First, we talk about the endings of the NCAA Tournaments. Stanford and Arizona kept it lively up until the very end on the women’s side, but the Baylor and Gonzaga men didn’t exactly give us a showdown for the ages. What may (or may not) go down as a shot for the ages, however, was Jalen Suggs’s buzzer-beater over UCLA in Gonzaga’s semifinal match. That shot’s reputation may suffer because Gonzaga didn’t ultimately win the title, but probably not by a lot. Legendary game-winners like the Miracle on Ice or the Shot Heard ’Round the World didn’t win championships, either, even though we think of them as defining moments. We talk about our favorite buzzer-beaters in NCAA history — the team has different levels of reverence for Kris Jenkins’s title winner for Villanova in 2016, but it’s hard to top Christian Laettner’s iconic shot that sent Duke to the Final Four in 1992.
Next, we turn to golf and the Masters, where fun stories abound. Jordan Spieth rides into the first major of the year having finally broken his nearly four-year-long losing streak, though he’s likely not the favorite. Dustin Johnson is looking to repeat his 2020 performance (from five months ago in November), but the Hot Takedown team thinks Bryson DeChambeau may actually be the heavy at Augusta — and not just because he seems to have refined his bodybuilding regimen. We also focused on Rory McIlroy being discounted by oddsmakers, Jon Rahm being a proud new dad and Lee Westwood continuing to live his best life. The Masters isn’t really a tournament that favors true underdogs, but we’re excited to see the top players take advantage of Augusta at its best.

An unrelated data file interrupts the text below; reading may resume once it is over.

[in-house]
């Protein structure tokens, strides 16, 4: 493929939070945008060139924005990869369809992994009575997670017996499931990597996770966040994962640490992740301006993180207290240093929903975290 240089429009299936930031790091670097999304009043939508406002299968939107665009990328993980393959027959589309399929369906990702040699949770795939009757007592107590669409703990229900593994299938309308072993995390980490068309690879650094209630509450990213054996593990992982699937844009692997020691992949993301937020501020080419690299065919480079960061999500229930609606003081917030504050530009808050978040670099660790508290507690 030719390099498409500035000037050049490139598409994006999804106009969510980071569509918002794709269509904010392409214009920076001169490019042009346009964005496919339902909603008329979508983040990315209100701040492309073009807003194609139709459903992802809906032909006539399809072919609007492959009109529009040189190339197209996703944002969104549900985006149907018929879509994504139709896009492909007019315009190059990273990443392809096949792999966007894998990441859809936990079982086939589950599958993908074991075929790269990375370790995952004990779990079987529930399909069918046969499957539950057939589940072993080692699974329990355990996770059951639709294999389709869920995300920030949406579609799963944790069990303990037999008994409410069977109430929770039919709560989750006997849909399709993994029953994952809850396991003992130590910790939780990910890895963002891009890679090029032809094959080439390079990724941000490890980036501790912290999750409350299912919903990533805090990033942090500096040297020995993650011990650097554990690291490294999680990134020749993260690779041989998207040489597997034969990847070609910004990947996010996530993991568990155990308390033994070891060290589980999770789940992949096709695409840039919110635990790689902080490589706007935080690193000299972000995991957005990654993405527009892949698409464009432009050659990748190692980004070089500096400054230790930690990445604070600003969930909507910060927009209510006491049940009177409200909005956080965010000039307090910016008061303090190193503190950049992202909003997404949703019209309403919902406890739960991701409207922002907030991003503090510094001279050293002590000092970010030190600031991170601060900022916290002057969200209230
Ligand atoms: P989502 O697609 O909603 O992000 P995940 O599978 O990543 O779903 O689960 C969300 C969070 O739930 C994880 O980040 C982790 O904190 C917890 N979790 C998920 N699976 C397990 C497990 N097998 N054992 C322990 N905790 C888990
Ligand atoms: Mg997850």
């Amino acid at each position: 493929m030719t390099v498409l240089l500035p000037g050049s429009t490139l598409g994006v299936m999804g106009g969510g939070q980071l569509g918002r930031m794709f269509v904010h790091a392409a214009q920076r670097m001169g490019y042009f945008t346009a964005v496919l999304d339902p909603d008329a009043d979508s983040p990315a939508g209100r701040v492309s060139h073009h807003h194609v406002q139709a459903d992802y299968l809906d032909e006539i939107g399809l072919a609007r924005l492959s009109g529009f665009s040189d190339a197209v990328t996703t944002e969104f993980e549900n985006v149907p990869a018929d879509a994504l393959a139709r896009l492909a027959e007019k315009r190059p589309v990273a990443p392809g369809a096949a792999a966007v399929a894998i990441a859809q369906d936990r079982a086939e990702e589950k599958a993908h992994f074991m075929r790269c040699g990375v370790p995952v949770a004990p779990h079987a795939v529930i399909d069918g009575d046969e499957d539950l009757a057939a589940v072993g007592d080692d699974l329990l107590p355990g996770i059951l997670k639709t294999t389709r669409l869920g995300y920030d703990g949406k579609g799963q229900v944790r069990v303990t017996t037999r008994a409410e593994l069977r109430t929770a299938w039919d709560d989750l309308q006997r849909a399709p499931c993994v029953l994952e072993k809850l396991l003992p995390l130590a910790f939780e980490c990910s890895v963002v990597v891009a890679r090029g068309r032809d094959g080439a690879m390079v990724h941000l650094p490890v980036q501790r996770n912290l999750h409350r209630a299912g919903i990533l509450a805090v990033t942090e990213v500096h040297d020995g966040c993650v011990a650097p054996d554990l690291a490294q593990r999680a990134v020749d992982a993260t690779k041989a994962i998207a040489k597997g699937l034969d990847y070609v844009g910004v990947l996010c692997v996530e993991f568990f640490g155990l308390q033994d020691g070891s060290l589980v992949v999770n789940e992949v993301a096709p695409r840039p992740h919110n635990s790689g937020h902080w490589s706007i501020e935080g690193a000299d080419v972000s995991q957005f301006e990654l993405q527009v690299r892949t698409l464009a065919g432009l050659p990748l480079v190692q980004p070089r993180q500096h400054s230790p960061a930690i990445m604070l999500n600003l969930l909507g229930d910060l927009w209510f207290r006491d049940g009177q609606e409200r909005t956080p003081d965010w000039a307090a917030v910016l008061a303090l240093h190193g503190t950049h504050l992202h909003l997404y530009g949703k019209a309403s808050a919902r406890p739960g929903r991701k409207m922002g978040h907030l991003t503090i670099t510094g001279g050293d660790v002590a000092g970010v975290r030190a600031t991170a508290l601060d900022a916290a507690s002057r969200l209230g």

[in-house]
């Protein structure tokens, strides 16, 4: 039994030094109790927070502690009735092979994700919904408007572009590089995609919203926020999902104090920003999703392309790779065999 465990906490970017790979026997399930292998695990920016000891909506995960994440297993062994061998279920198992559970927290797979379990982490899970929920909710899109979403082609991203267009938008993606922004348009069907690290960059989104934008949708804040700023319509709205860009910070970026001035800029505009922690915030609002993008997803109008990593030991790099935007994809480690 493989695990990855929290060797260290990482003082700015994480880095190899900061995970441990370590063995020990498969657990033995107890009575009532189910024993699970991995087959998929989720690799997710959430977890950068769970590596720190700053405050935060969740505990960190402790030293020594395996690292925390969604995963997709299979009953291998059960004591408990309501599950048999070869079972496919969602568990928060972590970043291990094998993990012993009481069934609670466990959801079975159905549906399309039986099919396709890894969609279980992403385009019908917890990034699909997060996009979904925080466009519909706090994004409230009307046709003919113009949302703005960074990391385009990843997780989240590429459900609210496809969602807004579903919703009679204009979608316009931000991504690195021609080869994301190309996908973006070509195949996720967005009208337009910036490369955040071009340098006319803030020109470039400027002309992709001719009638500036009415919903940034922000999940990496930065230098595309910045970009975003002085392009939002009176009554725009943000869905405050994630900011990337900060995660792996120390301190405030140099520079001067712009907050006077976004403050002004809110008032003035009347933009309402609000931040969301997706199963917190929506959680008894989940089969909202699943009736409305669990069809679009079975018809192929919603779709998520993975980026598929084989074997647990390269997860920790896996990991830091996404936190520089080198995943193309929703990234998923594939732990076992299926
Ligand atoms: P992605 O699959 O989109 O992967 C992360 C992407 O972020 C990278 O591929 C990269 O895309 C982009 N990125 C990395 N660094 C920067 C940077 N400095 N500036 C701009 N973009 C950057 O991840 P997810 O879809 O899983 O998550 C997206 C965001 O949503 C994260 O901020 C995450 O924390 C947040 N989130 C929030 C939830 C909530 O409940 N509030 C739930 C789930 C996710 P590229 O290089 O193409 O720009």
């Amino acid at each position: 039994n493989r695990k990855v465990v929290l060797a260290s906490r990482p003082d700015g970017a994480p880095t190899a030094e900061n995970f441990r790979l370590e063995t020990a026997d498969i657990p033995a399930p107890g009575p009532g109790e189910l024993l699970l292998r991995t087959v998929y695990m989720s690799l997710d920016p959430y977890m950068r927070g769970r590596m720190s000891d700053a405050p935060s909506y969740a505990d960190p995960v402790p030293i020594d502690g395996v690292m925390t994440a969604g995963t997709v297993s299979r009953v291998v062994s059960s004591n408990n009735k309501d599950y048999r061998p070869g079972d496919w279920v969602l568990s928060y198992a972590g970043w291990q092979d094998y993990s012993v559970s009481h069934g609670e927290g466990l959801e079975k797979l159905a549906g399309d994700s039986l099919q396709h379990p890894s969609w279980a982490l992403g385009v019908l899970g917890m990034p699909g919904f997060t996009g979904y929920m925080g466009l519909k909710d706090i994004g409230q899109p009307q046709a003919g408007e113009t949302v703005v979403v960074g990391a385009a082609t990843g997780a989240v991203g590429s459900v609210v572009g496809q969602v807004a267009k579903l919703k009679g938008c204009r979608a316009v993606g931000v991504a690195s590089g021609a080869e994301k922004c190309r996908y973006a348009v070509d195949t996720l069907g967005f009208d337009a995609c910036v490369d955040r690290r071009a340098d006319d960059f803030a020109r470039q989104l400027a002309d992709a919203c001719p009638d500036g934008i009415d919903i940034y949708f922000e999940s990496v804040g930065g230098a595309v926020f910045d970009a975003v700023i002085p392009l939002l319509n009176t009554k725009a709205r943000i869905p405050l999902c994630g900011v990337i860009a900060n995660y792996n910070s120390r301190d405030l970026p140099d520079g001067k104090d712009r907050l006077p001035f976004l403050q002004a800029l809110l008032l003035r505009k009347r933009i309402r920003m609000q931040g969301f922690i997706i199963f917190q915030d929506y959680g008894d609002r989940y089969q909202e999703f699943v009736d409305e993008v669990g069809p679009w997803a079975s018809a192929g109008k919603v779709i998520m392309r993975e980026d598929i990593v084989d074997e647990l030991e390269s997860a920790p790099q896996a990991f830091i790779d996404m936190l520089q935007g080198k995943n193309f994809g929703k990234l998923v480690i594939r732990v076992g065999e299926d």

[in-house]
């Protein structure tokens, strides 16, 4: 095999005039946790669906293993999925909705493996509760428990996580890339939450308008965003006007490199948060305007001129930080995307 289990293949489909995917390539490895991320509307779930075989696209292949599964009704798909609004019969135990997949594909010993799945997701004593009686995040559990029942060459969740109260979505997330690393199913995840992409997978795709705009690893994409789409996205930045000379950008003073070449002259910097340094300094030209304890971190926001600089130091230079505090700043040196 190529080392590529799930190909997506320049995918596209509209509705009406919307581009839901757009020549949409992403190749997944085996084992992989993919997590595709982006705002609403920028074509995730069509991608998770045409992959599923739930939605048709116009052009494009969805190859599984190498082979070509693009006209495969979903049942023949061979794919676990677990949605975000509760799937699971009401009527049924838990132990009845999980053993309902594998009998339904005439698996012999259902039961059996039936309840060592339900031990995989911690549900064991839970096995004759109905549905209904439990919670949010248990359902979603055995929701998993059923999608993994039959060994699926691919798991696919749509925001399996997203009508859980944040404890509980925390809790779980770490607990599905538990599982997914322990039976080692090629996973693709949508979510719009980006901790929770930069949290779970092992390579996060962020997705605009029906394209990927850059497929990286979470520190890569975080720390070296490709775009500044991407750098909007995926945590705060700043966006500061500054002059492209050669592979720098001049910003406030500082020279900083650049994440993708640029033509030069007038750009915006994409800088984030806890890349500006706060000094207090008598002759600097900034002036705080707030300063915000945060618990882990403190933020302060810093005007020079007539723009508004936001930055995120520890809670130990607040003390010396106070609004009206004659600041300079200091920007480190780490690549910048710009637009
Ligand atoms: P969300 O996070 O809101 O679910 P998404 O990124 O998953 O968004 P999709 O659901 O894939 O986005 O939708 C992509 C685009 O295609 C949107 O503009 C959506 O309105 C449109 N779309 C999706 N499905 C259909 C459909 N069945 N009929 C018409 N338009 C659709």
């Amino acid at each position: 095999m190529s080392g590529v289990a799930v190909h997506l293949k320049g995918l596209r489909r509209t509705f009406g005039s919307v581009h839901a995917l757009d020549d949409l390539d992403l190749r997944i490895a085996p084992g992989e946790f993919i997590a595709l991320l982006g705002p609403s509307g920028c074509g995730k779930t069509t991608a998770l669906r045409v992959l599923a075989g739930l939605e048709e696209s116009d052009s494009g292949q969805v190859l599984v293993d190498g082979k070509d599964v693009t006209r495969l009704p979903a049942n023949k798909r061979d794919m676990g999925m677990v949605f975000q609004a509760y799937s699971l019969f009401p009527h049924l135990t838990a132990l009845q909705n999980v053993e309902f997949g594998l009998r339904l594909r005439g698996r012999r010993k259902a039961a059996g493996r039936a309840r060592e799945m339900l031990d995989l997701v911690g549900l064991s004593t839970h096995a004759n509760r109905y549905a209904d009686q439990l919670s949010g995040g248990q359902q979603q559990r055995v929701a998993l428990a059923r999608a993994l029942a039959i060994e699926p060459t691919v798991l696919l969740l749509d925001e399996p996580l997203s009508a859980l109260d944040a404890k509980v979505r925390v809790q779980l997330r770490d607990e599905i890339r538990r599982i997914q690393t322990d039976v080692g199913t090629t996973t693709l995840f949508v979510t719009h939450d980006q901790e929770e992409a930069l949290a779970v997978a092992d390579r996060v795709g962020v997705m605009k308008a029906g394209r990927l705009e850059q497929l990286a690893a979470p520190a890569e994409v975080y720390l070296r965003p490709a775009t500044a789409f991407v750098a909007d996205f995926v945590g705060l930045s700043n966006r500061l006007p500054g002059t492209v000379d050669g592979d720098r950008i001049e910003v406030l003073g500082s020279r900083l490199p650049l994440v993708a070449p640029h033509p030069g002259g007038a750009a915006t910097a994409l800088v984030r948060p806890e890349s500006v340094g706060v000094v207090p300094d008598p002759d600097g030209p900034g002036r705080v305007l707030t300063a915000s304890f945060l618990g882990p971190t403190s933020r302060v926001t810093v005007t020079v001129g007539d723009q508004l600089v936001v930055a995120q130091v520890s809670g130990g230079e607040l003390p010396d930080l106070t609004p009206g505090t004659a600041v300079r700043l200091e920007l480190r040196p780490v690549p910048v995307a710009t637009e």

Finally, in the Rabbit Hole, we have a very special guest! Harry Enten, CNN senior political writer and analyst, returns to his old FiveThirtyEight podcast stomping grounds and joins us to talk about MLB’s decision to pull its All-Star Game out of Georgia over objections to new changes to its voting laws. Harry breaks down why the move was slightly odd for MLB, the most right-leaning of the three major American sports leagues, but it may simply be a case of a business putting the happiness of its corporate sponsors ahead of any potential blowback on Twitter.
What we’re looking at this week: